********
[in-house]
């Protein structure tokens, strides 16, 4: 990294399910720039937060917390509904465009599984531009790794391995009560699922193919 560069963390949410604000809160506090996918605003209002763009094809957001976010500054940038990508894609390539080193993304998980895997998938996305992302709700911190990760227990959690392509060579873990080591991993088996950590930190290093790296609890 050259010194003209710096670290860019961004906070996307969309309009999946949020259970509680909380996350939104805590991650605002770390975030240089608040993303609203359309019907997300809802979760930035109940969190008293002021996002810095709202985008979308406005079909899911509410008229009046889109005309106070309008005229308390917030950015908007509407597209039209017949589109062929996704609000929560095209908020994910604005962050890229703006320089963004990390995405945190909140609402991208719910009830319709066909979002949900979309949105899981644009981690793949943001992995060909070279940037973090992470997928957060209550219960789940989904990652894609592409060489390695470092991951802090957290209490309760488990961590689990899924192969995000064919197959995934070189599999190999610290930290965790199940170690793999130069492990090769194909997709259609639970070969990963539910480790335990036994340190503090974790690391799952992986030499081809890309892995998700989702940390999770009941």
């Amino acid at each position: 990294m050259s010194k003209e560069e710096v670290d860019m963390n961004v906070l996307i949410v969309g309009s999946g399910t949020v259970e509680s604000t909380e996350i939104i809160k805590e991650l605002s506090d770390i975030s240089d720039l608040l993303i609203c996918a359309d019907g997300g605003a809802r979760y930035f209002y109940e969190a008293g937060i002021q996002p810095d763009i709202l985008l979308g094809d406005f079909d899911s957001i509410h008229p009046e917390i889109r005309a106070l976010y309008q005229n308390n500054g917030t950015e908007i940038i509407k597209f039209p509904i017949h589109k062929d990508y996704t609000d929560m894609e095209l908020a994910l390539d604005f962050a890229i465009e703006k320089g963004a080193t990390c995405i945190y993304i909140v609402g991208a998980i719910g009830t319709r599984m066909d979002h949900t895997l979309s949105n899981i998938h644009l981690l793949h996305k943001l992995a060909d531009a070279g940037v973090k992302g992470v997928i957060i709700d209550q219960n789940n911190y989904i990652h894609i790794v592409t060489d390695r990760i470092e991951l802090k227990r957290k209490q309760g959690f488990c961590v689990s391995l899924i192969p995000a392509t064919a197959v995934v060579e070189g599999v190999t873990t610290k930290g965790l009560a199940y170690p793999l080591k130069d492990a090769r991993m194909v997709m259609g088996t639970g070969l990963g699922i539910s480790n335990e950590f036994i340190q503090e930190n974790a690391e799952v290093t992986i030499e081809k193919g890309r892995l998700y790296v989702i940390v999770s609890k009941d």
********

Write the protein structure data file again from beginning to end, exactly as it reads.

[in-house]
């Protein structure tokens, strides 16, 4: 990294399910720039937060917390509904465009599984531009790794391995009560699922193919 560069963390949410604000809160506090996918605003209002763009094809957001976010500054940038990508894609390539080193993304998980895997998938996305992302709700911190990760227990959690392509060579873990080591991993088996950590930190290093790296609890 050259010194003209710096670290860019961004906070996307969309309009999946949020259970509680909380996350939104805590991650605002770390975030240089608040993303609203359309019907997300809802979760930035109940969190008293002021996002810095709202985008979308406005079909899911509410008229009046889109005309106070309008005229308390917030950015908007509407597209039209017949589109062929996704609000929560095209908020994910604005962050890229703006320089963004990390995405945190909140609402991208719910009830319709066909979002949900979309949105899981644009981690793949943001992995060909070279940037973090992470997928957060209550219960789940989904990652894609592409060489390695470092991951802090957290209490309760488990961590689990899924192969995000064919197959995934070189599999190999610290930290965790199940170690793999130069492990090769194909997709259609639970070969990963539910480790335990036994340190503090974790690391799952992986030499081809890309892995998700989702940390999770009941």
């Amino acid at each position: 990294m050259s010194k003209e560069e710096v670290d860019m963390n961004v906070l996307i949410v969309g309009s999946g399910t949020v259970e509680s604000t909380e996350i939104i809160k805590e991650l605002s506090d770390i975030s240089d720039l608040l993303i609203c996918a359309d019907g997300g605003a809802r979760y930035f209002y109940e969190a008293g937060i002021q996002p810095d763009i709202l985008l979308g094809d406005f079909d899911s957001i509410h008229p009046e917390i889109r005309a106070l976010y309008q005229n308390n500054g917030t950015e908007i940038i509407k597209f039209p509904i017949h589109k062929d990508y996704t609000d929560m894609e095209l908020a994910l390539d604005f962050a890229i465009e703006k320089g963004a080193t990390c995405i945190y993304i909140v609402g991208a998980i719910g009830t319709r599984m066909d979002h949900t895997l979309s949105n899981i998938h644009l981690l793949h996305k943001l992995a060909d531009a070279g940037v973090k992302g992470v997928i957060i709700d209550q219960n789940n911190y989904i990652h894609i790794v592409t060489d390695r990760i470092e991951l802090k227990r957290k209490q309760g959690f488990c961590v689990s391995l899924i192969p995000a392509t064919a197959v995934v060579e070189g599999v190999t873990t610290k930290g965790l009560a199940y170690p793999l080591k130069d492990a090769r991993m194909v997709m259609g088996t639970g070969l990963g699922i539910s480790n335990e950590f036994i340190q503090e930190n974790a690391e799952v290093t992986i030499e081809k193919g890309r892995l998700y790296v989702i940390v999770s609890k009941d």